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01 / 05
AI, Tractors, and the Slow Diffusion of Labor-Saving Devices

Blog Post | Science & Technology

AI, Tractors, and the Slow Diffusion of Labor-Saving Devices

Productivity and economic growth are a tide that lifts all boats, whether we're talking about agricultural machinery or ChatGPT.

Summary: The proliferation of large language models, such as ChatGPT, raises concerns about job displacement, particularly in professions like writing and law. However, historical transitions, like the shift from horses to tractors, suggest that the adoption of new technologies is gradual, with human labor and machines coexisting and evolving together. While AI may revolutionize certain sectors, its widespread impact on employment is likely to be evolutionary rather than revolutionary.


“You can see the computer age everywhere but in the productivity statistics,” wrote economist and Nobel laureate Robert Solow in a 1987 book review. While computing was making massive strides in the 1980s and ’90s—cumulating in the internet mania and dot-com bubble and its burst—it took a long time before we saw large, economy-wide impacts of this revolutionary general-purpose technology. Computers, internet, and (smart) screens have made the modern world unrecognizable from what it was just a few decades ago, but the process took a lot longer than most techno-optimists suggested then—and their followers are suggesting now.

Last year had a strong 1990s feel to it: 2023 became the year of AI worries, with ChatGPT and other large language models making a bid for disrupting all manner of industries. Writers, musicians, lawyers, editors, physicians, graphic designers, and more were some of the professions seemingly at risk of losing their livelihood to machines that quickly replicate their work at a fraction of the cost.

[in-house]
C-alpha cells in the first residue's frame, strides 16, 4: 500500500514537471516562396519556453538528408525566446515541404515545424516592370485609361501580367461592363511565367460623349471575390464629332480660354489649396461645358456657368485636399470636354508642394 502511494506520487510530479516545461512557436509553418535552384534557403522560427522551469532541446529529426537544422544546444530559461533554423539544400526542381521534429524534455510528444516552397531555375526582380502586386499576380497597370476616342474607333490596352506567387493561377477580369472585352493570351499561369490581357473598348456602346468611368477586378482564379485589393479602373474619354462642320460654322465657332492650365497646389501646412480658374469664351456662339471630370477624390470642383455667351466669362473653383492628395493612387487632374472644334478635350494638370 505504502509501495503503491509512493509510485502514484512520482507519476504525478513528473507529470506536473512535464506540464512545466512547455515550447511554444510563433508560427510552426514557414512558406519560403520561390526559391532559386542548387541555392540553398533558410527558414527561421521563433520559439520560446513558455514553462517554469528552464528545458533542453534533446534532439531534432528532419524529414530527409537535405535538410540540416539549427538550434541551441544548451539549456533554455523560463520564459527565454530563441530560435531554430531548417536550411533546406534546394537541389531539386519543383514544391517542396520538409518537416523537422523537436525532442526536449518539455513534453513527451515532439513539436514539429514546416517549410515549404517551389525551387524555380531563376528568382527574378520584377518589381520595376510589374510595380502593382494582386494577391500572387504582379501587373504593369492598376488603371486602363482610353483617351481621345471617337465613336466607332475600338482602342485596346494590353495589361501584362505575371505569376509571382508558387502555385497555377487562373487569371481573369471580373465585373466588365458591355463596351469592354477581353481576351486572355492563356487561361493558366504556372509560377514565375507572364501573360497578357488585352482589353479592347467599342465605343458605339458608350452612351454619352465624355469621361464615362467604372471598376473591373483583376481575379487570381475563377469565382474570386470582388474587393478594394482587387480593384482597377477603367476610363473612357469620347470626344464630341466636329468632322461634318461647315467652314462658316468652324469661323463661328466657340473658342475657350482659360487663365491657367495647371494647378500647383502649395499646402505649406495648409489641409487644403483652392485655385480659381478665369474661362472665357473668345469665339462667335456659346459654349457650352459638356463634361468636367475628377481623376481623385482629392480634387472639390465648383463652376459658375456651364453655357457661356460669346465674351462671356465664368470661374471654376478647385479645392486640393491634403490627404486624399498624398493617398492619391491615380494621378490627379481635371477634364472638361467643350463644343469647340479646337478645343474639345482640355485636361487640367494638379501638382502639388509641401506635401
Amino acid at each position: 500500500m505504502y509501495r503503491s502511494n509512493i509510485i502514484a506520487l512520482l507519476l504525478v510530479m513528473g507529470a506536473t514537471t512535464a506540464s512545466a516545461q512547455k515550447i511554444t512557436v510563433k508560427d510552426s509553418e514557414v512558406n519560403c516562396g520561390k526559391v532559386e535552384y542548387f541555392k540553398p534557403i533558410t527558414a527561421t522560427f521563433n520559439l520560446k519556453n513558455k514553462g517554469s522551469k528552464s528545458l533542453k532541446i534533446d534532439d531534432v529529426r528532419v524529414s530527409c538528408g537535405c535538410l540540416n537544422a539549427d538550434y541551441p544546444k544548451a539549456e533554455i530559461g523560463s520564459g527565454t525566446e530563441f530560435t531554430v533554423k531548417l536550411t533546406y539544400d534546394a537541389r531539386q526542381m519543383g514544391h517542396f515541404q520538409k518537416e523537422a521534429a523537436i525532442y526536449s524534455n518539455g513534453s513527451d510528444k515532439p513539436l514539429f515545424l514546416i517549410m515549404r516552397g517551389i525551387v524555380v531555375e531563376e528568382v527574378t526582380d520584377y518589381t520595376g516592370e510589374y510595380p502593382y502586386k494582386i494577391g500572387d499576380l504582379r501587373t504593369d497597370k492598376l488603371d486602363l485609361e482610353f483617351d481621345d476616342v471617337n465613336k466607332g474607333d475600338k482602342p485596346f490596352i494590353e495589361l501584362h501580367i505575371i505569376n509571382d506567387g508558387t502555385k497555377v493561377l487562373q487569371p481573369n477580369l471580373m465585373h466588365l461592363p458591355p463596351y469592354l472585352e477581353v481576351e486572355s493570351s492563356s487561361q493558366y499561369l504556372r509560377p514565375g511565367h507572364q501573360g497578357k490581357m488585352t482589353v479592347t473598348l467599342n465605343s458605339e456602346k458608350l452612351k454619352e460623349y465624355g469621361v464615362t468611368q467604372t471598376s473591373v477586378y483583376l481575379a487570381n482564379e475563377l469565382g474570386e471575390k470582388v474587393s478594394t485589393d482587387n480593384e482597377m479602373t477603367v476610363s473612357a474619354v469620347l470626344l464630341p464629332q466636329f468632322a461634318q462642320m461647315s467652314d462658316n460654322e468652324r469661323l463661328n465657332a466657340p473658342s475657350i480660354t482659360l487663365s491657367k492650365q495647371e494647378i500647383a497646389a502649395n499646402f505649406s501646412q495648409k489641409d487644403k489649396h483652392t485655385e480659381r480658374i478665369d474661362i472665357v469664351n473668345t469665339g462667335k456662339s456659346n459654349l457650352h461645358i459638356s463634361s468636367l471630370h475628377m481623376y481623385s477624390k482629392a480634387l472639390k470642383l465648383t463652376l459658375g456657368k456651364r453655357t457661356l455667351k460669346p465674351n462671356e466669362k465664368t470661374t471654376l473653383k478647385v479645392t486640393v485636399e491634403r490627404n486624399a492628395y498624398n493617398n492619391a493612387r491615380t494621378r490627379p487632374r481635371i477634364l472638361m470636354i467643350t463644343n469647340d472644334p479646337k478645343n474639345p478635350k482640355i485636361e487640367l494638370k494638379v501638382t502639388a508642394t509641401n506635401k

We should draw two conclusions from these large language models and past technological transitions: First, some of their features are truly remarkable and can very well compete with (some) lawyers, writers, musicians, or graphic designers over the next few years. Second, radical, labor-saving technologies are slow to diffuse across the economy, so these mainly middle-class professions are probably safe from mechanization and automation a while longer.

Take the iconic horses-to-tractor transition in agriculture over the 20th century. From invention and commercial availability, tractors took decades to overtake horses. The same was true for steam engines, that iconic energy invention powering the Industrial Revolution—which itself was both one of most radical and life-changing events in all of human history and pretty dull on account of its slow changes.

“Over the sweep of history the tractor has indeed had an immense impact on people’s lives,” The Economist said in December 2023, “but it conquered the world with a whimper, not a bang.” In all ages, tech innovations have defused across societies slowly: the old technology remains relevant for decades. Even in the 1930s, two to three decades after the first tractors were built, there was more equine than mechanical horsepower on American farms. Scholars usually put the cutoff point for when tractors overtook horses on farms after World War II, a generation or more after they were first employed.

The story in The Economist also highlights the connection to real wages and overall economy. Productivity and economic growth are a tide that lifts all boats. A rule of thumb is that labor-saving technology gets adopted only once it makes sense to replace labor with machines. That happens when the machines get good enough, the cost of running them falls sufficiently, or the alternative uses for labor get high enough.